One could ar­gue that the re­peated mass shoot­ings in the United States over the past few decades have all had a Repub­li­can stamp on them. Af­ter ev­ery (pre­dictable) tragedy, the party mo­bi­lizes to block any leg­is­la­tion that might strengthen gun con­trols. In 1996, the Repub­li­can-con­trolled Congress went so far as to threaten to de­fund the Cen­ters for Dis­ease Con­trol and Preven­tion if it even tried to study gun vi­o­lence. Un­til the Sandy Hook mas­sacre in 2012, the CDC was forced to ab­stain from con­duct­ing any such re­search.

The re­sponse to the Las Ve­gas shoot­ing from Paul Ryan, the Repub­li­can Speaker of the House of Rep­re­sen­ta­tives, has been to dis­miss the is­sue of guns, and to in­stead frame the tragedy as pri­mar­ily a men­tal-health is­sue. Ac­cord­ingly, Ryan has been breathily tout­ing re­forms to the men­tal-health sys­tem that Repub­li­cans sup­pos­edly worked on in the past.

But Ryan chose not to men­tion the fact that, this past Fe­bru­ary, his Repub­li­can col­leagues (and four Democrats) in the Se­nate voted to re­voke a rule re­quir­ing the So­cial Se­cu­rity Ad­min­is­tra­tion to re­port the names of men­tally dis­abled So­cial Se­cu­rity re­cip­i­ents to the Na­tional In­stant Crim­i­nal Back­ground Check Sys­tem. Af­ter that vote, US Pres­i­dent Don­ald Trump re­pealed the rule, al­low­ing men­tally ill in­di­vid­u­als to pur­chase deadly firearms with­out hin­drance.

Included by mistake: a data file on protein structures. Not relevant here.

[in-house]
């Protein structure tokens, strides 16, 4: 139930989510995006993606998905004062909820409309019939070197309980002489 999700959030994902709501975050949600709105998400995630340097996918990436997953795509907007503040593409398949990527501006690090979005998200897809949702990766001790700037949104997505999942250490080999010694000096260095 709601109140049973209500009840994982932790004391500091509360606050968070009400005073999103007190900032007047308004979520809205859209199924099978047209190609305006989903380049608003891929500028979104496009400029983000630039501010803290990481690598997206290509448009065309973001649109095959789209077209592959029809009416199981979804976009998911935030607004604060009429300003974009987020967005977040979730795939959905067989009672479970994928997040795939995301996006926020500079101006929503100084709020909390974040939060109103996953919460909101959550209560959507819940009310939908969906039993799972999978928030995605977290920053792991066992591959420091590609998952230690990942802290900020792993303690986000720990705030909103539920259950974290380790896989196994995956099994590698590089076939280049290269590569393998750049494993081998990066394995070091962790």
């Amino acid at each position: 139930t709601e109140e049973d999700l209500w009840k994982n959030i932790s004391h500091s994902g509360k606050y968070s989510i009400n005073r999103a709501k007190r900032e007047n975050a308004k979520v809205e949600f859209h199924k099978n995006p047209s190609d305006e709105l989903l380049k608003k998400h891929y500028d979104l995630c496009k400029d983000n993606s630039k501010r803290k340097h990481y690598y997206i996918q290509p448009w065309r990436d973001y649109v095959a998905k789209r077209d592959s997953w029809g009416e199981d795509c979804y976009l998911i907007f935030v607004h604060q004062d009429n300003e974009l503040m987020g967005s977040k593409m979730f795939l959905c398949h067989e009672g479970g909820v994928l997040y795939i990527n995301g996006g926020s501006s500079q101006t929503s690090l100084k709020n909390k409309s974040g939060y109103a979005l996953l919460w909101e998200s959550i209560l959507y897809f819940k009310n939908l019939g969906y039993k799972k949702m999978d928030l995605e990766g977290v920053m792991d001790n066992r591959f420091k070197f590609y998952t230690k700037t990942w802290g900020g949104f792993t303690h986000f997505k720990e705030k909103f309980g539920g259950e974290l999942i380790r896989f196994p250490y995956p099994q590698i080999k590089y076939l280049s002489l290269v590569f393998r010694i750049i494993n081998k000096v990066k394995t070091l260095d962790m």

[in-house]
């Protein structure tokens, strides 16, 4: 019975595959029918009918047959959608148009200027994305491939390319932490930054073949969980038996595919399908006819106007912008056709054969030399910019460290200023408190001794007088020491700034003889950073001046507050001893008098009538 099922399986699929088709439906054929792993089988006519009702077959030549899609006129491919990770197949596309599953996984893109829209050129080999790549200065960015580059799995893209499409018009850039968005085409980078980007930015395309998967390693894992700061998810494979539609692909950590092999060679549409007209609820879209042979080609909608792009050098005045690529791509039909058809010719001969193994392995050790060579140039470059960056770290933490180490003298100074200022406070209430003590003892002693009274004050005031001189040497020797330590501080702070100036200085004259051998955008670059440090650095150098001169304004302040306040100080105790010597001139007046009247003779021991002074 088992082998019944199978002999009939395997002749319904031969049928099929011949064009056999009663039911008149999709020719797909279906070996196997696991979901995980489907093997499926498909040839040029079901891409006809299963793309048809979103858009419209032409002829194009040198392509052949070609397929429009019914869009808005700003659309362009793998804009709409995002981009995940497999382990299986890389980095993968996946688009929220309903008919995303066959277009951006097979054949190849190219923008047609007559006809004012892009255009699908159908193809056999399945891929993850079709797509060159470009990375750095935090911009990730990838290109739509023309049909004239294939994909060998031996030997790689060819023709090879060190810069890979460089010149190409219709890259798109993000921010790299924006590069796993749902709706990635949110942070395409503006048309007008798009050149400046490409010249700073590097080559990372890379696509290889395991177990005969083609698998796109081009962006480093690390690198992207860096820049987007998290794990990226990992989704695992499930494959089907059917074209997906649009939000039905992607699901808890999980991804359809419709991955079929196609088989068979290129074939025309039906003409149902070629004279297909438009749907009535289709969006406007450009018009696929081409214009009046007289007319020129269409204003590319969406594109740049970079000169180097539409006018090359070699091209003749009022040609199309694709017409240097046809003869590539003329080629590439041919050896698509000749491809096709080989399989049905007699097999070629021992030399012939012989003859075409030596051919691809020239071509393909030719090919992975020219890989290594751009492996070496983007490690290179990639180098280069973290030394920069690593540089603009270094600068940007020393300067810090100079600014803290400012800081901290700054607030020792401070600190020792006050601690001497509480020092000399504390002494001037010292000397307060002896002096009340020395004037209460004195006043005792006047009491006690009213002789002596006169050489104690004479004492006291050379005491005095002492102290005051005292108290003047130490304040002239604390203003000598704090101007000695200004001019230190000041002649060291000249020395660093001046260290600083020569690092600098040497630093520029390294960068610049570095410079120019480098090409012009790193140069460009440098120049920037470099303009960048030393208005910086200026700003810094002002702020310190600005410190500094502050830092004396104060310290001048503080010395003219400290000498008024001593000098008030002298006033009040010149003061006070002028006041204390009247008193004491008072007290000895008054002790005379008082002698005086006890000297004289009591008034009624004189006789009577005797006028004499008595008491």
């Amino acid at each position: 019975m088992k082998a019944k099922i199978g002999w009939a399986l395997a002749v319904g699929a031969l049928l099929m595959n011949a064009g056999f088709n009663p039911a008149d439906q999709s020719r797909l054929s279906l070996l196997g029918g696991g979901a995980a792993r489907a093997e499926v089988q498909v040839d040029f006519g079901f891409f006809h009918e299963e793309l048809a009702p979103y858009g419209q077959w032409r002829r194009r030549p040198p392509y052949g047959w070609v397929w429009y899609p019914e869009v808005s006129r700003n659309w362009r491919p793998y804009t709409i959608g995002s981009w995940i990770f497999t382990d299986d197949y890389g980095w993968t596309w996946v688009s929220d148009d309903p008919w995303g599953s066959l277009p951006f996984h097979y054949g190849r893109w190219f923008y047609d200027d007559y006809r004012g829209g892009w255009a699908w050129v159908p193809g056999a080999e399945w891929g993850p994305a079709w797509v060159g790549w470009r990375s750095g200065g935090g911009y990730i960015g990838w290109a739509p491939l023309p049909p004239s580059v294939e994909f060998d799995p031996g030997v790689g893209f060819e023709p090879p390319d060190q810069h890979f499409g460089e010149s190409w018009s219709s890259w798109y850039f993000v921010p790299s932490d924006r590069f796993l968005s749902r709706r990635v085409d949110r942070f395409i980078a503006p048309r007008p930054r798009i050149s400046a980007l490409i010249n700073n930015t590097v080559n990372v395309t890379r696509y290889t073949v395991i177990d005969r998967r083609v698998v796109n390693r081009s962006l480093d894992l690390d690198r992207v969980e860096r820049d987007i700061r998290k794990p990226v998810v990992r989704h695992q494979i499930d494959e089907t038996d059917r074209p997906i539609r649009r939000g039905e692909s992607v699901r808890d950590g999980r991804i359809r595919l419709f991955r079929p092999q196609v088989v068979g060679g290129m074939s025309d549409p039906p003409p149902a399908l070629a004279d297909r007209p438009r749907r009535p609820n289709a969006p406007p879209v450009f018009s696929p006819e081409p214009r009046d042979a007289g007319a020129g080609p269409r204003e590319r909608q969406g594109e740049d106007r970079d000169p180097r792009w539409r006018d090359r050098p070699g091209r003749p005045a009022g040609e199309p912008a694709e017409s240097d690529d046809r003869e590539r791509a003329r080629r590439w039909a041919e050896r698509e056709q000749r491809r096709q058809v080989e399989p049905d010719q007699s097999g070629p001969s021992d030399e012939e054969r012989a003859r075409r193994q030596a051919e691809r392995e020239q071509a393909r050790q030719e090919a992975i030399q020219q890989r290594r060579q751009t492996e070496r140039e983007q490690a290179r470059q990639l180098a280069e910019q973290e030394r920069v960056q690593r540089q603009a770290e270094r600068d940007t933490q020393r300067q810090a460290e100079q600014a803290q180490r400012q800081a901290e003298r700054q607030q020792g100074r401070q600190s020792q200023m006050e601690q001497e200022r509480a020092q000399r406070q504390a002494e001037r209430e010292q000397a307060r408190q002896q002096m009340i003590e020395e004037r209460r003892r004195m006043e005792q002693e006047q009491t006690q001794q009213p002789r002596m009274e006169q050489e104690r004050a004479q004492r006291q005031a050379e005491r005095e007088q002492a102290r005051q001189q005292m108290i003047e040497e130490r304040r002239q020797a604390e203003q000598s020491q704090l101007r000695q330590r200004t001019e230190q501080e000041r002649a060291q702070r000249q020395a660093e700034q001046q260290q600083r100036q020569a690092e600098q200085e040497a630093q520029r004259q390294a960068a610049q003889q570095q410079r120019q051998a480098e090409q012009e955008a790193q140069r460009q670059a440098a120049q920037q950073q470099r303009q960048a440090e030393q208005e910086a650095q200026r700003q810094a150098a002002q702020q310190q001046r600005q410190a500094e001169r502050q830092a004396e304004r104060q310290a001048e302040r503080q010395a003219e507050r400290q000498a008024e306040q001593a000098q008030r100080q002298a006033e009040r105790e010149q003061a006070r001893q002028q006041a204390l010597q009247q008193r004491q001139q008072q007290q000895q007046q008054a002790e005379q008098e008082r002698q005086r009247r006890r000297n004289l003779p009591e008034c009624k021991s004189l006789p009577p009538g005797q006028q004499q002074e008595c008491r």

Ryan also ne­glected to men­tion that his party’s re­peated ef­forts to re­peal the 2010 Af­ford­able Care Act (“Oba­macare”) in­cluded plans to de­fund men­tal-health pro­grams, and to elim­i­nate a rule re­quir­ing in­sur­ance com­pa­nies and Med­i­caid to pro­vide men­tal-health treat­ments.

Jour­nal­ists and pun­dits tend to be vague when as­sess­ing cul­pa­bil­ity in this dis­tinctly Amer­i­can tale. They blame the fail­ure to ad­dress Amer­ica’s gun-vi­o­lence prob­lem on Congress, the “Wash­ing­ton es­tab­lish­ment,” or the po­lit­i­cal sys­tem as a whole. Such man­u­fac­tured even­hand­ed­ness is tan­ta­mount to “fake news.” It is time to call a spade a spade: The Repub­li­can Party is over­whelm­ingly re­spon­si­ble.